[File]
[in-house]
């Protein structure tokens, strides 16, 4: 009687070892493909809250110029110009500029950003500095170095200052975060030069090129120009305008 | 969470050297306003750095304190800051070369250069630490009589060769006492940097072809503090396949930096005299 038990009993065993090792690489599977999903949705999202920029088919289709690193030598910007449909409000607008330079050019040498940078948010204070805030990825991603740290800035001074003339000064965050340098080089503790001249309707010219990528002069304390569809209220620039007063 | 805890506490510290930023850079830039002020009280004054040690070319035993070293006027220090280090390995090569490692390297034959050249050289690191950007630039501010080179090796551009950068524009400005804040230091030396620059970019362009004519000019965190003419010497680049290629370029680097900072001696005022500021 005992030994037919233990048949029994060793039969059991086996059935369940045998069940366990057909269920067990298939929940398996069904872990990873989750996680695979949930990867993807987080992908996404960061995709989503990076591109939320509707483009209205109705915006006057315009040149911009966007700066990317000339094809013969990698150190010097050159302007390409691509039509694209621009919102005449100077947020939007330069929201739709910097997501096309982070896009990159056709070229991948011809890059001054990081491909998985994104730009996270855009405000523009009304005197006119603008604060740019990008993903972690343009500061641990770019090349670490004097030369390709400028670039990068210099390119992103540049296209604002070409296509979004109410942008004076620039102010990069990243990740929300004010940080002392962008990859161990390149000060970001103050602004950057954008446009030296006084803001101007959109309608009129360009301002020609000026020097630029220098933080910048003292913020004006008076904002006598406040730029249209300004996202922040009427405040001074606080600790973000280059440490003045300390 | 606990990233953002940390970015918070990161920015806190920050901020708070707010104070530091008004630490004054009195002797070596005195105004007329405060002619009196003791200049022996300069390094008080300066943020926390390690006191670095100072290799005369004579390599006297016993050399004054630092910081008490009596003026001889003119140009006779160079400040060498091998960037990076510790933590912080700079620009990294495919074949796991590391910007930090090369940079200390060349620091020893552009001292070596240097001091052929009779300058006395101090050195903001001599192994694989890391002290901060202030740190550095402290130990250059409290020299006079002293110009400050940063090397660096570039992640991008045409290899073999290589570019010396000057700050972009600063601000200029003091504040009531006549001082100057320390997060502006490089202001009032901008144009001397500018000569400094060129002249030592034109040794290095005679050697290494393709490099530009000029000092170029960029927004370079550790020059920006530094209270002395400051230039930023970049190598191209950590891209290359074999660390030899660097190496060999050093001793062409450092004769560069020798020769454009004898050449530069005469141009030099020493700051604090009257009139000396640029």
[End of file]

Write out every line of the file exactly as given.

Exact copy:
[in-house]
């Protein structure tokens, strides 16, 4: 009687070892493909809250110029110009500029950003500095170095200052975060030069090129120009305008 | 969470050297306003750095304190800051070369250069630490009589060769006492940097072809503090396949930096005299 038990009993065993090792690489599977999903949705999202920029088919289709690193030598910007449909409000607008330079050019040498940078948010204070805030990825991603740290800035001074003339000064965050340098080089503790001249309707010219990528002069304390569809209220620039007063 | 805890506490510290930023850079830039002020009280004054040690070319035993070293006027220090280090390995090569490692390297034959050249050289690191950007630039501010080179090796551009950068524009400005804040230091030396620059970019362009004519000019965190003419010497680049290629370029680097900072001696005022500021 005992030994037919233990048949029994060793039969059991086996059935369940045998069940366990057909269920067990298939929940398996069904872990990873989750996680695979949930990867993807987080992908996404960061995709989503990076591109939320509707483009209205109705915006006057315009040149911009966007700066990317000339094809013969990698150190010097050159302007390409691509039509694209621009919102005449100077947020939007330069929201739709910097997501096309982070896009990159056709070229991948011809890059001054990081491909998985994104730009996270855009405000523009009304005197006119603008604060740019990008993903972690343009500061641990770019090349670490004097030369390709400028670039990068210099390119992103540049296209604002070409296509979004109410942008004076620039102010990069990243990740929300004010940080002392962008990859161990390149000060970001103050602004950057954008446009030296006084803001101007959109309608009129360009301002020609000026020097630029220098933080910048003292913020004006008076904002006598406040730029249209300004996202922040009427405040001074606080600790973000280059440490003045300390 | 606990990233953002940390970015918070990161920015806190920050901020708070707010104070530091008004630490004054009195002797070596005195105004007329405060002619009196003791200049022996300069390094008080300066943020926390390690006191670095100072290799005369004579390599006297016993050399004054630092910081008490009596003026001889003119140009006779160079400040060498091998960037990076510790933590912080700079620009990294495919074949796991590391910007930090090369940079200390060349620091020893552009001292070596240097001091052929009779300058006395101090050195903001001599192994694989890391002290901060202030740190550095402290130990250059409290020299006079002293110009400050940063090397660096570039992640991008045409290899073999290589570019010396000057700050972009600063601000200029003091504040009531006549001082100057320390997060502006490089202001009032901008144009001397500018000569400094060129002249030592034109040794290095005679050697290494393709490099530009000029000092170029960029927004370079550790020059920006530094209270002395400051230039930023970049190598191209950590891209290359074999660390030899660097190496060999050093001793062409450092004769560069020798020769454009004898050449530069005469141009030099020493700051604090009257009139000396640029």